A Valley in Discord


Because allegations were made that the Snake River Land Company used illegal tactics during the purchase of properties, a Senate Subcommittee convened hearings in 1933 to investigate. When the hearings concluded, it was clear that claims about unfair business dealings by the Snake River Land Company and the National Park Service were groundless and both were exonerated. In 1934, Wyoming Senator Robert Carey introduced a bill in the Senate once again to expand park boundaries. One compromise of this bill dealt with reimbursement to Teton County for lost tax revenues. This bill and another drafted in 1935 failed. The tax issue and objections to including Jackson Lake because of dam and reservoir degradation fueled anti-park sentiments anew. During 1937 and 1938, the National Park Service prepared a document outlining the history of park extension and defending the importance of park status upon tourism. Again, anti-park sentiments flared and the expansion issue grew politically hotter. A group of locals calling themselves the Jackson Hole Committee vehemently opposed the park plan and encouraged the Wyoming delegation and Congress to do so as well. The park dream remained bruised and battered as controversy over enlargement continued into the 1940s.

After purchasing 35,000 acres and holding the land for 15 years, John D. Rockefeller, Jr. became discouraged and impatient with the stalemate surrounding acceptance of his gift. In an historic letter to President Franklin Delano Roosevelt, he wrote that if the federal government did not want the gift of land or could not "arrange to accept it on the general terms long discussed…it will be my thought to make some other disposition of it or to sell it in the market to any satisfactory buyers." This threat persuaded FDR to use his presidential power to proclaim 221,000 acres as the Jackson Hole National Monument on March 15, 1943. Robert Righter believes that Rockefeller threatened to sell in order to provoke governmental action. This bold action by Roosevelt provided a chance to circumvent obstacles created by Congress and the Wyoming delegation.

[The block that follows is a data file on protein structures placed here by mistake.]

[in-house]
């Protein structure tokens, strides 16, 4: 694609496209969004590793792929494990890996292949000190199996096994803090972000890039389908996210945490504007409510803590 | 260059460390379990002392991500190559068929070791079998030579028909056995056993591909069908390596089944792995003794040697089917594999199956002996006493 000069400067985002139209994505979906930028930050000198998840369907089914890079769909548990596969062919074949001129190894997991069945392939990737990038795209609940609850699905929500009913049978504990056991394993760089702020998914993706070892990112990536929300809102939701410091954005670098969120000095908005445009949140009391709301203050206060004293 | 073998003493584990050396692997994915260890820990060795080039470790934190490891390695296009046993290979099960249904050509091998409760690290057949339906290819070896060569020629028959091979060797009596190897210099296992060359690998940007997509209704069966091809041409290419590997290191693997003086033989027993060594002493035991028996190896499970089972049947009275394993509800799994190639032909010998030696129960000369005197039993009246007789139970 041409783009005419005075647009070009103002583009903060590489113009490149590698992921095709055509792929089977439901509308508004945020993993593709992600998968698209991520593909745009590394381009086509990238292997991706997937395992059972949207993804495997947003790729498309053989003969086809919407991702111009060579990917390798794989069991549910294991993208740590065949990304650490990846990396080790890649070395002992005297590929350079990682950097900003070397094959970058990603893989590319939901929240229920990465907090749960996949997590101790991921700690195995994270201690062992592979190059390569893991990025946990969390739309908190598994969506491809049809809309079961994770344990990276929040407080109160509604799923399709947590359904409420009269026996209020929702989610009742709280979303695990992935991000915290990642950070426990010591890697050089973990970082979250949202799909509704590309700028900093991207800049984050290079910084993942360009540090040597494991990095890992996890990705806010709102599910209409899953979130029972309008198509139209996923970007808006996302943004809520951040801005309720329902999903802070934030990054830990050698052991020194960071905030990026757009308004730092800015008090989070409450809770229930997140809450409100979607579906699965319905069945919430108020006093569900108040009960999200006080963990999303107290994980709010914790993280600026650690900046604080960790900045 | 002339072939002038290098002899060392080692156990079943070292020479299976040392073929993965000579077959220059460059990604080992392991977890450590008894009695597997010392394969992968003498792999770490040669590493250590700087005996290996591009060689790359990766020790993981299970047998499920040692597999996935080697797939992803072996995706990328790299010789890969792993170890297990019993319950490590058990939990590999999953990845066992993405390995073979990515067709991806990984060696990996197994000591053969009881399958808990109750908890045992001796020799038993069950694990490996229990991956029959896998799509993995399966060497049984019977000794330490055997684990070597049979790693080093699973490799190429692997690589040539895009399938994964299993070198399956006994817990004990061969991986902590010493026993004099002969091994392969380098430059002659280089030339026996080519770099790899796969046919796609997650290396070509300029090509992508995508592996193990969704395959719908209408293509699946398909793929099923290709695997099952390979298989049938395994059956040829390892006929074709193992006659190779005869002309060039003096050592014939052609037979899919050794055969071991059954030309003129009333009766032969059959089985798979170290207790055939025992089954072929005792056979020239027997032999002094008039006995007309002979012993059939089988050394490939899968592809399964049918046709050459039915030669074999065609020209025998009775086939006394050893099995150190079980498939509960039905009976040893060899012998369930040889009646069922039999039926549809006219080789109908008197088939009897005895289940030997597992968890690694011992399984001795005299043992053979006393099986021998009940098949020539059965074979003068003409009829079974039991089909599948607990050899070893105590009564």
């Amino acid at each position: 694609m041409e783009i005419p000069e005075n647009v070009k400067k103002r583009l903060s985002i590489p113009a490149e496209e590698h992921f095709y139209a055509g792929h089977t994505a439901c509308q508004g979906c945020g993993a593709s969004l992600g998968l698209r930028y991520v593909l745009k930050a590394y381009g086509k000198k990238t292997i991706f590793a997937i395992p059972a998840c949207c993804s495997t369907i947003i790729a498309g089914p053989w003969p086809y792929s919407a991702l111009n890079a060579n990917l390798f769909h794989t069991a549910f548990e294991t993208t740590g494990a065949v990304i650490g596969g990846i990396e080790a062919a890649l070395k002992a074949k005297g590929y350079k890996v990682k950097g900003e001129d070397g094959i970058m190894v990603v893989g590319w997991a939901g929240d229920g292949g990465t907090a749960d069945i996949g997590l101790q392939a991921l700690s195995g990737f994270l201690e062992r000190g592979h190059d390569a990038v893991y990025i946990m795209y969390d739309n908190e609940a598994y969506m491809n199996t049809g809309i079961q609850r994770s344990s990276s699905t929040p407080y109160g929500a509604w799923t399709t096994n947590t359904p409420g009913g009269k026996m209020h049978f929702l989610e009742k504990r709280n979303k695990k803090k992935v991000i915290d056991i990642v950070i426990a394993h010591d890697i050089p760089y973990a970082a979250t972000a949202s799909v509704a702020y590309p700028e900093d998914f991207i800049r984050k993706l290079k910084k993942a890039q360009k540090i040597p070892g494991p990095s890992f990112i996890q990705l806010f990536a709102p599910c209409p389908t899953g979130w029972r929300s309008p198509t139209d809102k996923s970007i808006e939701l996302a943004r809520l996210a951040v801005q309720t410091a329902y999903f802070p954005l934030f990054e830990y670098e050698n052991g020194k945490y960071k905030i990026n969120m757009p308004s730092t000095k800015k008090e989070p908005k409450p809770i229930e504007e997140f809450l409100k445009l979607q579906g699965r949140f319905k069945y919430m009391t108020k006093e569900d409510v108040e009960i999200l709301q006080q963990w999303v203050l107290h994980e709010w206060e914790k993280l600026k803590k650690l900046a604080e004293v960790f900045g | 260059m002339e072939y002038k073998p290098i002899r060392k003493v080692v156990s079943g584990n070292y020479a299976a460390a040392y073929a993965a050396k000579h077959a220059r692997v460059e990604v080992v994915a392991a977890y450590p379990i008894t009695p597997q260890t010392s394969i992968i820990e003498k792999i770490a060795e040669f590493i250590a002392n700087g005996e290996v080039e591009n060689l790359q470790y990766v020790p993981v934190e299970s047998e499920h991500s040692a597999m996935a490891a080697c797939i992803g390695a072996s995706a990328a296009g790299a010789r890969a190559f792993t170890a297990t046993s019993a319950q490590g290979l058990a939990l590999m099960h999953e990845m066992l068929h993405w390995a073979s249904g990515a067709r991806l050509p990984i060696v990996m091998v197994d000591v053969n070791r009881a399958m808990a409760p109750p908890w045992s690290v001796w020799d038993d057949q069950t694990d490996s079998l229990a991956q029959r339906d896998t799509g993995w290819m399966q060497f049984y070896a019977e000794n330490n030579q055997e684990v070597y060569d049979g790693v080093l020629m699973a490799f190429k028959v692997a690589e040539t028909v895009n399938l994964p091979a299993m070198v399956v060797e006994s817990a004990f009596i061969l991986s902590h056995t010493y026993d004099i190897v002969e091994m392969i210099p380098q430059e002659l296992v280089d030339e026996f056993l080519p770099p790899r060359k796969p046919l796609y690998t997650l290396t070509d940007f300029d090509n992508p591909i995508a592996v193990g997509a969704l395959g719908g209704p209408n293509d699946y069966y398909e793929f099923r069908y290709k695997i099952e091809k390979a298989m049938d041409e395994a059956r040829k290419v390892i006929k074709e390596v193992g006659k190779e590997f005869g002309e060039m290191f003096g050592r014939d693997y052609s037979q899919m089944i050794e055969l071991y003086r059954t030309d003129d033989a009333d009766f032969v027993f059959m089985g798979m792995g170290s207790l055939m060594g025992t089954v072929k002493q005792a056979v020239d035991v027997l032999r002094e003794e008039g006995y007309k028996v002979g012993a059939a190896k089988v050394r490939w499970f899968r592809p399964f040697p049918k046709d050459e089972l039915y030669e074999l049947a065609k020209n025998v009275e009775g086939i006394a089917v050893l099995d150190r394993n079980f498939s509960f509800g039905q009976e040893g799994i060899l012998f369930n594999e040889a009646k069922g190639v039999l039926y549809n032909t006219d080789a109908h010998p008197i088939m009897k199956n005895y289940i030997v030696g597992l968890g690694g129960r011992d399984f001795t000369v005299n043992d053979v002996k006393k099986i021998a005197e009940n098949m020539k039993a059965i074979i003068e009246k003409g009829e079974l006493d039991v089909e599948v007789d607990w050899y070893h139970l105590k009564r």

Local backlash immediately followed as park opponents criticized the monument for being a blatant violation of states' rights. They also believed the monument would destroy the local economy and county tax base. Hoping to force a confrontation, armed and defiant ranchers trailed 500 cattle across newly created monument land. The Park Service ignored this stunt but the drive focused national attention on the monument. Controversy grew more vocal and bitter, causing Wyoming Congressman Frank Barrett to introduce a bill abolishing the Jackson Hole National Monument; it passed both House and Senate. President Roosevelt exercised a pocket veto, killing the bill. The state of Wyoming responded to the veto by filing suit against the National Park Service to overturn the proclamation. The suit failed in the court system but the acrimonious local rift continued. The proclamation directed transfer of acreage from the Teton National Forest to the National Park Service. Since forest service administrators opposed the monument, the transition between jurisdictions provoked several vindictive deeds; one vengeful act involved gutting the Jackson Lake Ranger Station before turning it over to park staff. Local park supporters often faced hostilities and boycotts of their businesses throughout these turbulent years.

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